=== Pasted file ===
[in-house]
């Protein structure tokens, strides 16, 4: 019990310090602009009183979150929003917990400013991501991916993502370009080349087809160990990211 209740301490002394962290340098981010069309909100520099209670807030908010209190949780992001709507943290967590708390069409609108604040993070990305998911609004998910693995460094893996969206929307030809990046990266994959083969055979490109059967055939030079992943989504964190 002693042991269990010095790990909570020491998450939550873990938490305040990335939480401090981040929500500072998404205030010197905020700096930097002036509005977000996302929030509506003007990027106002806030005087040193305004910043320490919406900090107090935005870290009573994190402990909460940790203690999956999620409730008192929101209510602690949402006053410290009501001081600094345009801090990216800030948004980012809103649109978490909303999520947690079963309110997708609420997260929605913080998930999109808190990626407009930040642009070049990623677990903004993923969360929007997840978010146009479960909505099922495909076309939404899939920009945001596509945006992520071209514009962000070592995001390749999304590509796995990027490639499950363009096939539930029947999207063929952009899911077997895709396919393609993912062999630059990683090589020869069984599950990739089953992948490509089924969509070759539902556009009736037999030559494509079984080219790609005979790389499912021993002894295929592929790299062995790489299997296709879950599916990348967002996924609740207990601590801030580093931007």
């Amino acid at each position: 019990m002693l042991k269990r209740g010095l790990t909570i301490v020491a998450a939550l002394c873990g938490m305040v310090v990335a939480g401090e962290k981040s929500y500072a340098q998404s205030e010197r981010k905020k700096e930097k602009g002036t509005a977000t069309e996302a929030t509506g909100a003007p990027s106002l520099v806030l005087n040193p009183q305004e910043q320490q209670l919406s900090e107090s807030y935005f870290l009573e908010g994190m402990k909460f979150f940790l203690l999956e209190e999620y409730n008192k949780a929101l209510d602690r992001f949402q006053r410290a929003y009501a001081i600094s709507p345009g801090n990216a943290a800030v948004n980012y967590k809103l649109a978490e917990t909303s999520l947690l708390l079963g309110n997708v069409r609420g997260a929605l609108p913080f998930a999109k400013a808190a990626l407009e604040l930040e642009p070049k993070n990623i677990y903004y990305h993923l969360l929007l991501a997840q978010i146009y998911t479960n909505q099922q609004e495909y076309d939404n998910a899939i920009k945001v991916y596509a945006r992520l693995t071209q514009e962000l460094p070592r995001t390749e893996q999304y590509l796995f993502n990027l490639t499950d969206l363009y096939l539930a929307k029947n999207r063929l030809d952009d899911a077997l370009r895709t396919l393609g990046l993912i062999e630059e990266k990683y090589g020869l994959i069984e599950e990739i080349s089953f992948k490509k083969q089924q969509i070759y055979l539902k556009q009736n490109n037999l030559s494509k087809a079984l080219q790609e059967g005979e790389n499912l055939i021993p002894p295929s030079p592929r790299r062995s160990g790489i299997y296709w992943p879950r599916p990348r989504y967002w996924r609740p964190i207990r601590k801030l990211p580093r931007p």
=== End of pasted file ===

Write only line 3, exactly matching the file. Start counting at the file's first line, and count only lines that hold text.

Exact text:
């Amino acid at each position: 019990m002693l042991k269990r209740g010095l790990t909570i301490v020491a998450a939550l002394c873990g938490m305040v310090v990335a939480g401090e962290k981040s929500y500072a340098q998404s205030e010197r981010k905020k700096e930097k602009g002036t509005a977000t069309e996302a929030t509506g909100a003007p990027s106002l520099v806030l005087n040193p009183q305004e910043q320490q209670l919406s900090e107090s807030y935005f870290l009573e908010g994190m402990k909460f979150f940790l203690l999956e209190e999620y409730n008192k949780a929101l209510d602690r992001f949402q006053r410290a929003y009501a001081i600094s709507p345009g801090n990216a943290a800030v948004n980012y967590k809103l649109a978490e917990t909303s999520l947690l708390l079963g309110n997708v069409r609420g997260a929605l609108p913080f998930a999109k400013a808190a990626l407009e604040l930040e642009p070049k993070n990623i677990y903004y990305h993923l969360l929007l991501a997840q978010i146009y998911t479960n909505q099922q609004e495909y076309d939404n998910a899939i920009k945001v991916y596509a945006r992520l693995t071209q514009e962000l460094p070592r995001t390749e893996q999304y590509l796995f993502n990027l490639t499950d969206l363009y096939l539930a929307k029947n999207r063929l030809d952009d899911a077997l370009r895709t396919l393609g990046l993912i062999e630059e990266k990683y090589g020869l994959i069984e599950e990739i080349s089953f992948k490509k083969q089924q969509i070759y055979l539902k556009q009736n490109n037999l030559s494509k087809a079984l080219q790609e059967g005979e790389n499912l055939i021993p002894p295929s030079p592929r790299r062995s160990g790489i299997y296709w992943p879950r599916p990348r989504y967002w996924r609740p964190i207990r601590k801030l990211p580093r931007p």